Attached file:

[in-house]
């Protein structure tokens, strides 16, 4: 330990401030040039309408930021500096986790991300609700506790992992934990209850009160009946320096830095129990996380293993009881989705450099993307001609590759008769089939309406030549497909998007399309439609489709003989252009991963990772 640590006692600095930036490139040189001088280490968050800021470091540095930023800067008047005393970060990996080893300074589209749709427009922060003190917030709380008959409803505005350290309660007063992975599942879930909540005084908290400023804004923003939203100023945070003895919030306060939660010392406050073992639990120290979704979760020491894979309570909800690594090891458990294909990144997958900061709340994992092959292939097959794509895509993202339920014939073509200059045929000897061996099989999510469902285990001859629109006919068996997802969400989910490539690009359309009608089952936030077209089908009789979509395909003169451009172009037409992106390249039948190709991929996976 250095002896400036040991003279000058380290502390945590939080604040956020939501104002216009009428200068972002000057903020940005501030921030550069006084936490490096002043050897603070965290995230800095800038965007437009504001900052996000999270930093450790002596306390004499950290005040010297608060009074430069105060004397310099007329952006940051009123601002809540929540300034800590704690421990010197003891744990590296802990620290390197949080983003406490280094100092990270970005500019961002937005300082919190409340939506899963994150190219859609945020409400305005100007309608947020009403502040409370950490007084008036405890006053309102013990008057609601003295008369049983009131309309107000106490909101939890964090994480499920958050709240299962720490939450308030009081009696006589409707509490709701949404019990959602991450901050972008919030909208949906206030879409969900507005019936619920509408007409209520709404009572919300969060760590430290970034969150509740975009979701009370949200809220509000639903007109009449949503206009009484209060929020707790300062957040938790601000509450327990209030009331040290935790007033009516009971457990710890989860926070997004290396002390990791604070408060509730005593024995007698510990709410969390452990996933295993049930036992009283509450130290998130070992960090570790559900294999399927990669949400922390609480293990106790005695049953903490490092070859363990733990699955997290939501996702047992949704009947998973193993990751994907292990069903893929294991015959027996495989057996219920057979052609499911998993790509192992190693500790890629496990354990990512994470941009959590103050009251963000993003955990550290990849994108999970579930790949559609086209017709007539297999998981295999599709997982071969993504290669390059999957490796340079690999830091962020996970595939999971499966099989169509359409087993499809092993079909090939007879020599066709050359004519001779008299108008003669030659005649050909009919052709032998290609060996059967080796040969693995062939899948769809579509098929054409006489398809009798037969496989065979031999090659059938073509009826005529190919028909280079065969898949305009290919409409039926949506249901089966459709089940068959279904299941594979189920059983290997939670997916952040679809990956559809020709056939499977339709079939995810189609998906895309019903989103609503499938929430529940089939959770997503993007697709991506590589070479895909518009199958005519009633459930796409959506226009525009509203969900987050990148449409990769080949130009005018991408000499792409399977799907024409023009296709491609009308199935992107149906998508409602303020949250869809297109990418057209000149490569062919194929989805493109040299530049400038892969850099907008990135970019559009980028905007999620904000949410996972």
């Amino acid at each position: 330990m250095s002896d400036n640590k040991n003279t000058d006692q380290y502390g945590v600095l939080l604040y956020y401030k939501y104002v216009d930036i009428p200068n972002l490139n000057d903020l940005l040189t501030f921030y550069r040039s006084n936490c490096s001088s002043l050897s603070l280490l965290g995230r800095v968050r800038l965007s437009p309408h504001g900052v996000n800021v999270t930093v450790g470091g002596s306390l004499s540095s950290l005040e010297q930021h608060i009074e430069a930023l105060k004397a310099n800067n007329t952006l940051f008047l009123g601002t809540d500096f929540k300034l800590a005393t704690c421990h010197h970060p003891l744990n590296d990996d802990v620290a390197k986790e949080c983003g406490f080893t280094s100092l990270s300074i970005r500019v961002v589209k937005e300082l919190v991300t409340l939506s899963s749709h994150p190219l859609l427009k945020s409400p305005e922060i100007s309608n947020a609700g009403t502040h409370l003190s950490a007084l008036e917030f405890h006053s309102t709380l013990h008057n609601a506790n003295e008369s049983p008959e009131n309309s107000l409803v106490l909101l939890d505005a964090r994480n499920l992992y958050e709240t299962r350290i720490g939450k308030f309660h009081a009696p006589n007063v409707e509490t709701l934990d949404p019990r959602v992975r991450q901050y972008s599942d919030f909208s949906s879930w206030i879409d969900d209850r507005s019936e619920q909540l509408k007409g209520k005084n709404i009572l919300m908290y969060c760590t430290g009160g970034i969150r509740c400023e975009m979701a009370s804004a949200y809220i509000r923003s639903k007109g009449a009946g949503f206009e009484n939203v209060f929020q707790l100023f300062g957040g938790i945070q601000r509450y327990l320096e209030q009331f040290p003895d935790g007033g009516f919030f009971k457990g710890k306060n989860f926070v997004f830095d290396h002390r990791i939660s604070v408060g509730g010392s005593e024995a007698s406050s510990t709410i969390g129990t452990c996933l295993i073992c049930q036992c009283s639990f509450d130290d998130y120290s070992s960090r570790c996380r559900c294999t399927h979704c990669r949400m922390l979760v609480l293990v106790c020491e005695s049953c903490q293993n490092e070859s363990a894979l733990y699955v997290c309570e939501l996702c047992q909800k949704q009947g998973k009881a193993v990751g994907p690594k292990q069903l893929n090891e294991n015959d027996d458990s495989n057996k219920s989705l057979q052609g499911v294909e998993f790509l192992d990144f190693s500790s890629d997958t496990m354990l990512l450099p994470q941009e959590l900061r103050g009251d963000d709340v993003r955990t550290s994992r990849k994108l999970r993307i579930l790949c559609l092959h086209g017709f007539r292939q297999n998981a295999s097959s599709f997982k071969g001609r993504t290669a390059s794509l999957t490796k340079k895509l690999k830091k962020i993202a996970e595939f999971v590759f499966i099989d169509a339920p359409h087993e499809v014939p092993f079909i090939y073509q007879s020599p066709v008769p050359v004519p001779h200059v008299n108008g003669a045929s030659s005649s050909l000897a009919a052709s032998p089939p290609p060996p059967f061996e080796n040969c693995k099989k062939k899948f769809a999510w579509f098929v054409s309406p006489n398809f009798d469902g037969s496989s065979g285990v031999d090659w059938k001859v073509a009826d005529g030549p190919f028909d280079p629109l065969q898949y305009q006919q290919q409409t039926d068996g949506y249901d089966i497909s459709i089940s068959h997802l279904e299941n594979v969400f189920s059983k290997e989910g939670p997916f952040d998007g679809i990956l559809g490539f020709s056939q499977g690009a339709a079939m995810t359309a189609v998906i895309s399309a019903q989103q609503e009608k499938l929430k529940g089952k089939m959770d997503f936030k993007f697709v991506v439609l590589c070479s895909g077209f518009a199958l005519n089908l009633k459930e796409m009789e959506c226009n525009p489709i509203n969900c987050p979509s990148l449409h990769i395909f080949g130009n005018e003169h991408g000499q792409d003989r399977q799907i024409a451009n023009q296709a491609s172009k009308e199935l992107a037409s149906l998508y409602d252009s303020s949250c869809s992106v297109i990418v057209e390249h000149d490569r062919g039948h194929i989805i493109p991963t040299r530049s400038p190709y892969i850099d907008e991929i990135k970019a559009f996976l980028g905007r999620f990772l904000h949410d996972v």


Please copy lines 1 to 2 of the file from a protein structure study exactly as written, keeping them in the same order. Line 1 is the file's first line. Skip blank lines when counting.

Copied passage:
[in-house]
């Protein structure tokens, strides 16, 4: 330990401030040039309408930021500096986790991300609700506790992992934990209850009160009946320096830095129990996380293993009881989705450099993307001609590759008769089939309406030549497909998007399309439609489709003989252009991963990772 640590006692600095930036490139040189001088280490968050800021470091540095930023800067008047005393970060990996080893300074589209749709427009922060003190917030709380008959409803505005350290309660007063992975599942879930909540005084908290400023804004923003939203100023945070003895919030306060939660010392406050073992639990120290979704979760020491894979309570909800690594090891458990294909990144997958900061709340994992092959292939097959794509895509993202339920014939073509200059045929000897061996099989999510469902285990001859629109006919068996997802969400989910490539690009359309009608089952936030077209089908009789979509395909003169451009172009037409992106390249039948190709991929996976 250095002896400036040991003279000058380290502390945590939080604040956020939501104002216009009428200068972002000057903020940005501030921030550069006084936490490096002043050897603070965290995230800095800038965007437009504001900052996000999270930093450790002596306390004499950290005040010297608060009074430069105060004397310099007329952006940051009123601002809540929540300034800590704690421990010197003891744990590296802990620290390197949080983003406490280094100092990270970005500019961002937005300082919190409340939506899963994150190219859609945020409400305005100007309608947020009403502040409370950490007084008036405890006053309102013990008057609601003295008369049983009131309309107000106490909101939890964090994480499920958050709240299962720490939450308030009081009696006589409707509490709701949404019990959602991450901050972008919030909208949906206030879409969900507005019936619920509408007409209520709404009572919300969060760590430290970034969150509740975009979701009370949200809220509000639903007109009449949503206009009484209060929020707790300062957040938790601000509450327990209030009331040290935790007033009516009971457990710890989860926070997004290396002390990791604070408060509730005593024995007698510990709410969390452990996933295993049930036992009283509450130290998130070992960090570790559900294999399927990669949400922390609480293990106790005695049953903490490092070859363990733990699955997290939501996702047992949704009947998973193993990751994907292990069903893929294991015959027996495989057996219920057979052609499911998993790509192992190693500790890629496990354990990512994470941009959590103050009251963000993003955990550290990849994108999970579930790949559609086209017709007539297999998981295999599709997982071969993504290669390059999957490796340079690999830091962020996970595939999971499966099989169509359409087993499809092993079909090939007879020599066709050359004519001779008299108008003669030659005649050909009919052709032998290609060996059967080796040969693995062939899948769809579509098929054409006489398809009798037969496989065979031999090659059938073509009826005529190919028909280079065969898949305009290919409409039926949506249901089966459709089940068959279904299941594979189920059983290997939670997916952040679809990956559809020709056939499977339709079939995810189609998906895309019903989103609503499938929430529940089939959770997503993007697709991506590589070479895909518009199958005519009633459930796409959506226009525009509203969900987050990148449409990769080949130009005018991408000499792409399977799907024409023009296709491609009308199935992107149906998508409602303020949250869809297109990418057209000149490569062919194929989805493109040299530049400038892969850099907008990135970019559009980028905007999620904000949410996972």